She is the author of Business Girls and Two-Job Wives: Emerging Media Stereotypes of Employed Women (Hampton Press, 2011). She is also co-author, with Erika Engstrom, Tracy Lucht, and Kimberly Wilmot Voss, of Mad Men and Working Women: Feminist Perspectives on Historical Power, Resistance, and Otherness (Peter Lang, 2014), which was named to Teen Vogue magazines “most epic feminist reading list ever” in 2015. (See teenvogue.com/gallery/feminist-literature-womens-equality-day/25.) Her work has also been published in Journalism & Mass Communication Quarterly, American Journalism, Feminist Media Studies, Women’s Studies—An Interdisciplinary Journal, and the Journal on Excellence in College Teaching. Book chapters have appeared or are forthcoming in Friends, Lovers, Co-Workers, and Community: Everything I Know About Relationships I Learned from Television, Prison Narratives From Boethius to Zana, and Bad Men and Damaged Women: Gender, Violence and 21st Century Television. She is on the editorial board for Journalism History and the “Women in American Political History” series from Lexington Books. Her research has received several national awards from the Association for Education in Journalism and Mass Communication (AEJMC) and the American Journalism Historians Association (AJHA). She has served on the AEJMC Publications Committee, which she chairs in 2015-2016, as head of the Cultural and Critical Studies division, and on the selection committee for AJHA’s Blanchard Dissertation Prize.
Mass Comm 266
Dr. Jason Reineke, associate professor, holds masters and doctoral degrees in Journalism and Communication from The Ohio Sate University, and a bachelor’s degree in mass communication from Miami University. His research and teaching interests are focused mainly on public opinion and political communication, especially involving freedom of expression and support for censorship, as well as research methods and statistical analysis.
Dr. Reineke is the associate director of the MTSU Poll, a statewide survey conducted twice each year to assess Tennessee residents’ opinions on a variety of issues. His work has been published in peer-reviewed journals including the Journal of Broadcasting and Electronic Media, the Journal of Communication, the Journal of Health Communication, and Mass Communication and Society.
JOUR 1020 American Media and Social Institutions
Three credits. (Same as EMC/RIM 1020.) The power of the mass media and its effect on social institutions and practices. Develops skills of qualitative and quantitative social science research in the area of mass communication processes; examines media as social, cultural, and economic institutions that shape the values of American society,its political dialogues, its social practices, and institutions.
JOUR 2132 Introduction to Video Journalism
Three credits. Essential production techniques and applied technical skills necessary to arrange, shoot, edit, and produce a television news story in the field. All facets of electronic media news field production covered including camera work, lighting, audio, and editing. Three-hour lecture plus up to three-hour lab per week.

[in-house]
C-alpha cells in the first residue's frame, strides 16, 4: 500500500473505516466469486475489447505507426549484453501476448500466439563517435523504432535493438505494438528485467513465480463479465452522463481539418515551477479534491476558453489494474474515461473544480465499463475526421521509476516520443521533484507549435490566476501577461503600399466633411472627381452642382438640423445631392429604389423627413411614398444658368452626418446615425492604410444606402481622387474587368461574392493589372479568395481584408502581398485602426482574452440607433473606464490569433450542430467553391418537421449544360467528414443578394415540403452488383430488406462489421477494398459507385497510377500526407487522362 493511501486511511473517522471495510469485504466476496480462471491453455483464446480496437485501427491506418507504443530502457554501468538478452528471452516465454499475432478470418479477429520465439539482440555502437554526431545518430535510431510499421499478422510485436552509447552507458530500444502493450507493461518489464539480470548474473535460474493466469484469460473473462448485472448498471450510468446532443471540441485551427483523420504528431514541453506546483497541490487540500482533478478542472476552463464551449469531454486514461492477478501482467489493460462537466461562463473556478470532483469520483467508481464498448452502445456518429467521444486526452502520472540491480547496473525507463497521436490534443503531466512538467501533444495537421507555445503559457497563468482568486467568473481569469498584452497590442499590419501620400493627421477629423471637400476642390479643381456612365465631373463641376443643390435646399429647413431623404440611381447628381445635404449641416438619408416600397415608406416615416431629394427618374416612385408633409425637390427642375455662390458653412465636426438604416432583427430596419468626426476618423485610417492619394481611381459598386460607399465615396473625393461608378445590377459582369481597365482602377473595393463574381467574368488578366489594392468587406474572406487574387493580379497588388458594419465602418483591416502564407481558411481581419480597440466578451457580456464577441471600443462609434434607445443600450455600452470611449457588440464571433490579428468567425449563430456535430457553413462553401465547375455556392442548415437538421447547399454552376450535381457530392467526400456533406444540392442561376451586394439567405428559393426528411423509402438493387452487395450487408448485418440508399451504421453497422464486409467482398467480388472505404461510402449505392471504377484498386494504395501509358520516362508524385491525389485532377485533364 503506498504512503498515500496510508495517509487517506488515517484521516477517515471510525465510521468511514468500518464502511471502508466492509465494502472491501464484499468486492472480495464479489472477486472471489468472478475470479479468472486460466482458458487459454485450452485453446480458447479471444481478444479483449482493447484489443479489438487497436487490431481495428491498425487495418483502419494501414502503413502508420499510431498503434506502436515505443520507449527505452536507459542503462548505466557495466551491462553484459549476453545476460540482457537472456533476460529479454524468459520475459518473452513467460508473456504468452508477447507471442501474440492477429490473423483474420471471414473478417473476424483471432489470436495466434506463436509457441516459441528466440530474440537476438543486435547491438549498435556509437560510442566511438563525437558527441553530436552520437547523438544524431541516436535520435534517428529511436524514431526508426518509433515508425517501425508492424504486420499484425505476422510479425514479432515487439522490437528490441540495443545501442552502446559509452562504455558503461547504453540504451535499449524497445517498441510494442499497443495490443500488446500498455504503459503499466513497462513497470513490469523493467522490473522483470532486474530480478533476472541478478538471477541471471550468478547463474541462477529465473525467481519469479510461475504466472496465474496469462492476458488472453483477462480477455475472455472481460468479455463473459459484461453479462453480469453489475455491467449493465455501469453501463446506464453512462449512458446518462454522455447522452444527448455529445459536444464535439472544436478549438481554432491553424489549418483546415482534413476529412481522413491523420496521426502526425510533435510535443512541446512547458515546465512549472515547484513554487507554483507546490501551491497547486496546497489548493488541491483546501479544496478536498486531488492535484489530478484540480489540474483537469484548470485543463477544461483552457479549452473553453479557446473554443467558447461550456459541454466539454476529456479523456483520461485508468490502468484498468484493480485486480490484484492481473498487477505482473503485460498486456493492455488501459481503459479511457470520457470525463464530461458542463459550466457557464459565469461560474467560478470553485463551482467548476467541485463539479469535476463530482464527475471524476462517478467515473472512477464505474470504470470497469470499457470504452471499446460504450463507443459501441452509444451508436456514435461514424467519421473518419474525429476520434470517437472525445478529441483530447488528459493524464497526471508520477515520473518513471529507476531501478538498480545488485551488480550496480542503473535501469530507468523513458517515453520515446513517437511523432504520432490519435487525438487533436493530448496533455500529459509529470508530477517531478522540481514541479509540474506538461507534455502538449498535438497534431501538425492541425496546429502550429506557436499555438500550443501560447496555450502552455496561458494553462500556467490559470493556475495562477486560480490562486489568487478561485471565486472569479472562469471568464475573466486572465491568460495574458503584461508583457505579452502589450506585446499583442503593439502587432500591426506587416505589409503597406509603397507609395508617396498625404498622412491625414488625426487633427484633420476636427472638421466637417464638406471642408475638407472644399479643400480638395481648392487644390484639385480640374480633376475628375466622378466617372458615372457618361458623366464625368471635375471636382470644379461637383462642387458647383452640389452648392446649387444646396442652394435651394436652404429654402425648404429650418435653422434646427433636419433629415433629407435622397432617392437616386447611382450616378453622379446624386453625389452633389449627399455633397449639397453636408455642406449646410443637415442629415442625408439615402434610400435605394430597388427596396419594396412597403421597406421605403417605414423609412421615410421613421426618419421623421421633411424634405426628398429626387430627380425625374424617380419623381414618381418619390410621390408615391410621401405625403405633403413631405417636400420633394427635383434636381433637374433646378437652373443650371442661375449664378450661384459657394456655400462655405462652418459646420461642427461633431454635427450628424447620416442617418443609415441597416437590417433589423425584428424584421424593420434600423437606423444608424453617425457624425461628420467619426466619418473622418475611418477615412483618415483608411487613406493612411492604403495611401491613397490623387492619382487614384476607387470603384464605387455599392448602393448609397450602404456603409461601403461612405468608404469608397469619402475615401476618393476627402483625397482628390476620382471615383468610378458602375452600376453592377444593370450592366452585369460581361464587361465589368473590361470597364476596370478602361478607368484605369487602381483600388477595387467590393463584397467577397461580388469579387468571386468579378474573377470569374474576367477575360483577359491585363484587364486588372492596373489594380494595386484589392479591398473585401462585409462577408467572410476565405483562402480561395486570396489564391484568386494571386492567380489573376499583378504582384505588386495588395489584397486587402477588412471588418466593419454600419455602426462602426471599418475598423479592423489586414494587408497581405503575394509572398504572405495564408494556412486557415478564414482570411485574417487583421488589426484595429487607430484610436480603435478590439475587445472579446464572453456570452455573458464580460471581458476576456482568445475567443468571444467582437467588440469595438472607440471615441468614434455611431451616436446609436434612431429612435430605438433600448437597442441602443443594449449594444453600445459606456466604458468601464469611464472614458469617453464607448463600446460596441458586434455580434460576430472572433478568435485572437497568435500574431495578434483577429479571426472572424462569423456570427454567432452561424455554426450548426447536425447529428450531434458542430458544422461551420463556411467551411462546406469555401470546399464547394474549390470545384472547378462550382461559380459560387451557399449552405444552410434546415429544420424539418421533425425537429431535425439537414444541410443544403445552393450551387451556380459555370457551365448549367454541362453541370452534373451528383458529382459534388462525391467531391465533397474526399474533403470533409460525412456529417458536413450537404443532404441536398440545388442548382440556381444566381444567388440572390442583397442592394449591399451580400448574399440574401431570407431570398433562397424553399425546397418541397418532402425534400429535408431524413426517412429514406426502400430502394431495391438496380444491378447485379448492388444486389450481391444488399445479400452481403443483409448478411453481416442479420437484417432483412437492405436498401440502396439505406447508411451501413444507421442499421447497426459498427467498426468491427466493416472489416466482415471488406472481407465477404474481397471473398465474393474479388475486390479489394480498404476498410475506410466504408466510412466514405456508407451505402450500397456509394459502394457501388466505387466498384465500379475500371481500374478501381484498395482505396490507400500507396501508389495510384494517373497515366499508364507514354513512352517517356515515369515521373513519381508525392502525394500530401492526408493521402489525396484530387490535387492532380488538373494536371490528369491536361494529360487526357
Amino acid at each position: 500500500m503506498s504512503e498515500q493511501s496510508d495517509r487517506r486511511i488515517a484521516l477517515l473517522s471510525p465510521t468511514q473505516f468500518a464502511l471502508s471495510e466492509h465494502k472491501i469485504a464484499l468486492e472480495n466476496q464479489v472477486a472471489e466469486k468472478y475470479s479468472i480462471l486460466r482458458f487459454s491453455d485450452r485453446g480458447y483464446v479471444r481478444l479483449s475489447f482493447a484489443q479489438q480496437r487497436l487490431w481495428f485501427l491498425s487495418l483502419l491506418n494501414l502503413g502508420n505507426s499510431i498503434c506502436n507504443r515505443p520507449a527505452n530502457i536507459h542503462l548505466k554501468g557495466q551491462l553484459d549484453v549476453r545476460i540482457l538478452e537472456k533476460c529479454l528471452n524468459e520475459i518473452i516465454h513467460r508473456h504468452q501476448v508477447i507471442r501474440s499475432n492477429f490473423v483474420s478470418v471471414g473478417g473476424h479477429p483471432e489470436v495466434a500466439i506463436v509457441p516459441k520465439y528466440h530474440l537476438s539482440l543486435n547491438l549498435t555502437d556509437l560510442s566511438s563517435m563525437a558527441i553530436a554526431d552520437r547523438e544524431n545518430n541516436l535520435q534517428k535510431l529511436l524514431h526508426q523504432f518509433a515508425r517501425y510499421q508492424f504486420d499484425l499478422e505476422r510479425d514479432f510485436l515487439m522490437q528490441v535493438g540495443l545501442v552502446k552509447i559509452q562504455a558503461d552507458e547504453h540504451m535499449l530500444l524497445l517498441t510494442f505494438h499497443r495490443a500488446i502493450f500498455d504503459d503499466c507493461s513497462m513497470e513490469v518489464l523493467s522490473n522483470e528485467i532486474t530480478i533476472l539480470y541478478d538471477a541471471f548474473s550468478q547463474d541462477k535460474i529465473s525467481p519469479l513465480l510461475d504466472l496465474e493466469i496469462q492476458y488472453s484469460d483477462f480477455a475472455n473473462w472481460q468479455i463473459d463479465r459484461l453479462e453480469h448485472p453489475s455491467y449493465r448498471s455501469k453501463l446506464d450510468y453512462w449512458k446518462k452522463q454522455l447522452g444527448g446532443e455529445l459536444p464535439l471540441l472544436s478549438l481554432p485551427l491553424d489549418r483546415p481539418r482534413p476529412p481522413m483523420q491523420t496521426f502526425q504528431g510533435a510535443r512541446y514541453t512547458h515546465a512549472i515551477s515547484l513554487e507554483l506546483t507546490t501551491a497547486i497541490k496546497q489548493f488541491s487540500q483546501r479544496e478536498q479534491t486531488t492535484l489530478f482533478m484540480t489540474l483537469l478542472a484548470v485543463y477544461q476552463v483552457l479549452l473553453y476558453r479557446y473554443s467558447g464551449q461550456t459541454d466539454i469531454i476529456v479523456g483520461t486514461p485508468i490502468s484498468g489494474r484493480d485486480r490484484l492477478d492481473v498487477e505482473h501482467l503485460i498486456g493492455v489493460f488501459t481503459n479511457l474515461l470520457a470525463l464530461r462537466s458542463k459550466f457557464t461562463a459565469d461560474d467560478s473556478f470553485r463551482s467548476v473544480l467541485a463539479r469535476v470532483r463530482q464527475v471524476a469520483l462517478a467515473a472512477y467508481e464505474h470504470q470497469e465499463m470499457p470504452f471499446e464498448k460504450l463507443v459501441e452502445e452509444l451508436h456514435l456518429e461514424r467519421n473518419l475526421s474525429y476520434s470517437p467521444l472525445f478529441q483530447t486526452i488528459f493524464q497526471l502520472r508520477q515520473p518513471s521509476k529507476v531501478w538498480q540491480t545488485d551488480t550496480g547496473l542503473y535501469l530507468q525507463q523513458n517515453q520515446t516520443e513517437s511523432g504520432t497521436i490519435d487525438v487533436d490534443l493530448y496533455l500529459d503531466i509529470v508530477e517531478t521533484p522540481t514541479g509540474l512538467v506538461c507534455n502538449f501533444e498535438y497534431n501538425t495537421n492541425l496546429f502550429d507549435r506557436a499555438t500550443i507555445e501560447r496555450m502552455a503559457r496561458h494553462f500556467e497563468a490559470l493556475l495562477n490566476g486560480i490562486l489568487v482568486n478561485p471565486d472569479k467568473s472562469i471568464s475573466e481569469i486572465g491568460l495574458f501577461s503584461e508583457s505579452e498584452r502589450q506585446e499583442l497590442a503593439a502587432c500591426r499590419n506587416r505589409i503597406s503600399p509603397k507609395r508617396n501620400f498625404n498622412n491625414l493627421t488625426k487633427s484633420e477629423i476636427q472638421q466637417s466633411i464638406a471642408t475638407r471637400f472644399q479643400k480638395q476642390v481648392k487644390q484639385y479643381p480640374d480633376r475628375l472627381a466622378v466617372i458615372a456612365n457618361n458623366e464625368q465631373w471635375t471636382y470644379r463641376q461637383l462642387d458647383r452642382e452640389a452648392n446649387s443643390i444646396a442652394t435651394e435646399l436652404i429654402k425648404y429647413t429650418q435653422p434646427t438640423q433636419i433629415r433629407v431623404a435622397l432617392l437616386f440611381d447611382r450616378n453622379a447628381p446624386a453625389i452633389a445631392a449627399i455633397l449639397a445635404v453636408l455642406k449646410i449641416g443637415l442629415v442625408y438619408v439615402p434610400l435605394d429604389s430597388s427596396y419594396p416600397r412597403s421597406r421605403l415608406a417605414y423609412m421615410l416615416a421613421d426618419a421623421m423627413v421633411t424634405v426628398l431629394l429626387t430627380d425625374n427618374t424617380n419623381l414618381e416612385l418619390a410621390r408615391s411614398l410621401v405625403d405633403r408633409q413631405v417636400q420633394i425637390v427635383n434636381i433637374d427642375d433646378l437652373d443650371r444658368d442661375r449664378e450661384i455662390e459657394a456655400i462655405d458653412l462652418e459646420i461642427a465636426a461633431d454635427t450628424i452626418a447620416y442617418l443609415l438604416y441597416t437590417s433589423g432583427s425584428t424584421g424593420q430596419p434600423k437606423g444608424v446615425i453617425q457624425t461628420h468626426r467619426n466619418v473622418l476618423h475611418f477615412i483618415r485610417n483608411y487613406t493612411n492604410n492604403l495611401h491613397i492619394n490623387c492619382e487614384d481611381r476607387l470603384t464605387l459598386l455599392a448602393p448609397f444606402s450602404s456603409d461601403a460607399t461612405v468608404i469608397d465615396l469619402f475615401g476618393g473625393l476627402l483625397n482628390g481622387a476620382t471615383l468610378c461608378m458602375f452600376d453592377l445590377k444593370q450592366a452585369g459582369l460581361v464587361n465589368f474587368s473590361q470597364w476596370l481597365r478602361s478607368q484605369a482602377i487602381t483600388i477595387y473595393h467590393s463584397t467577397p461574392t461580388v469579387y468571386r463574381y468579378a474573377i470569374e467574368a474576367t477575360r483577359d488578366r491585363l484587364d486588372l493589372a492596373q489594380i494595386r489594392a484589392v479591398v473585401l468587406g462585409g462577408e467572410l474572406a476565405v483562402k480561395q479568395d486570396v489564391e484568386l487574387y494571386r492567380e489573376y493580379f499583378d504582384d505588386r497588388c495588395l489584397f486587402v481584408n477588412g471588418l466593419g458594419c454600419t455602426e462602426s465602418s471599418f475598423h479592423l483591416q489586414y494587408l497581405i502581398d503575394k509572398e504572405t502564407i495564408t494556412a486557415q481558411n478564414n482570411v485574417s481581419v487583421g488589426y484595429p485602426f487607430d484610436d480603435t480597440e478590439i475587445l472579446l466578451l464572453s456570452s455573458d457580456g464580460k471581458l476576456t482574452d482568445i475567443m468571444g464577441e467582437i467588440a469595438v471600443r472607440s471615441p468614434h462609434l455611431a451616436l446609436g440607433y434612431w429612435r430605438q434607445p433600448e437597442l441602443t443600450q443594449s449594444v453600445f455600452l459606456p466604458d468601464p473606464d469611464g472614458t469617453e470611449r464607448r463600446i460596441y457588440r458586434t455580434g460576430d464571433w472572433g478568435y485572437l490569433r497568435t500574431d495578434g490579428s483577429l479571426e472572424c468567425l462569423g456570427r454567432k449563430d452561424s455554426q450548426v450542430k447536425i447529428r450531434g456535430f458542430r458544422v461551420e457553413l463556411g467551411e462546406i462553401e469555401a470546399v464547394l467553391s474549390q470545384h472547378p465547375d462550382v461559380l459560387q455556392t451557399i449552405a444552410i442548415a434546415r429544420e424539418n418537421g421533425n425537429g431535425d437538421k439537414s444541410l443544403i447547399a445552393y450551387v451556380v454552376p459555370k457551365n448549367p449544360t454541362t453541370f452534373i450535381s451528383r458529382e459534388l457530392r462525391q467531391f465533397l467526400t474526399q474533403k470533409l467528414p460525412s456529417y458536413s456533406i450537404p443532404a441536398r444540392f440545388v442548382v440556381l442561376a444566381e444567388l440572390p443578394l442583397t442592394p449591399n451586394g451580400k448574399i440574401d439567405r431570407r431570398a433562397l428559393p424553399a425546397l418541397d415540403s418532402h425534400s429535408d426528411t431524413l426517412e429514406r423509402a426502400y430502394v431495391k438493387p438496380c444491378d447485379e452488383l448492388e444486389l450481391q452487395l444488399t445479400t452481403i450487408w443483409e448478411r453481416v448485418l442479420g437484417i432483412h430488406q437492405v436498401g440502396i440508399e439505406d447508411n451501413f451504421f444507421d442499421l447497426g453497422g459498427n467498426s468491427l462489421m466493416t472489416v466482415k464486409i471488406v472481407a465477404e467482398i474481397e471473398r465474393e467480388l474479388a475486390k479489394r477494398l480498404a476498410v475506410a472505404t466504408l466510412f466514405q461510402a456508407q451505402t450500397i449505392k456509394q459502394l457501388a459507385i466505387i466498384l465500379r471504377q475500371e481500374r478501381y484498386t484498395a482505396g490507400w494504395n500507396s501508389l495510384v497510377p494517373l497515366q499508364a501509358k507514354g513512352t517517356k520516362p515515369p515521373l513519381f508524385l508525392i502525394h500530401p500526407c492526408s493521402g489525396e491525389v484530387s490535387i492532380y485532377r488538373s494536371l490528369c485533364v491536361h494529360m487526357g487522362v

JOUR 2710 Media Writing
Three credits. Prerequisites: Grade of C or better in ENGL 1010 and ENGL 1020 or equivalents. Theory and practice of writing for print and electronic media according to the techniques, styles, and formats of various media. Laboratory required.
JOUR 2720 Digital Media Skills
Three credits. Prerequisite: JOUR 1020/EMC 1020/RIM 1020. Professional skills necessary to create digital platform stories that integrate audio, photo, video, and text.
JOUR 3000 Introduction to Motion Pictures
Three credits. (Same as EMC 3000.) Prerequisite: Junior standing or permission of instructor. The development and role of motion pictures in America, including the history of films and filmmakers, the influence of film on American culture, and film criticism.
JOUR 3050 Principles of Health Communication
Three credits. (Same as EMC 3050) Introduces students to fundamental issues in Health Communication. The development of health communication, the role of interpersonal communication in health care, the design and challenges of public health campaigns, intended and unintended health messages in news and popular media, the structure of health care organization, and key ethical issues in creating and disseminating health messages to diverse audiences.
JOUR 3070 Introduction to Social Media Practice
Three credits. (Same as EMC 3070.) Prerequisites: EMC 2500 and EMC 3060. Introduces social media history, approaches, and practical application. Overview of social media usage within and on behalf of organizations and institutions through a practical analysis approach that focuses on the application of social media techniques.
JOUR 3090 Reporting
Three credits. Prerequisite: JOUR 2710. Theory and practice of basic journalism skills including content gathering, storytelling, evaluating, writing and processing of news.
JOUR 3100 Introduction to Popular Music Studies
Three credits. (Same as RIM 3100.) Prerequisite: RI major - admission to candidacy; others - permission of instructor. Introduces students to different academic and theoretical approaches to popular music as a social and cultural phenomenon. A discussion oriented class that is both reading and writing intensive.
JOUR 3430 Electronic Media News Writing
Three credits. Stresses reporting, writing, and presenting radio news. The history, philosophy, and regulation of electronic media news. Laboratory required. Three-hour lecture plus up to three-hour lab per week.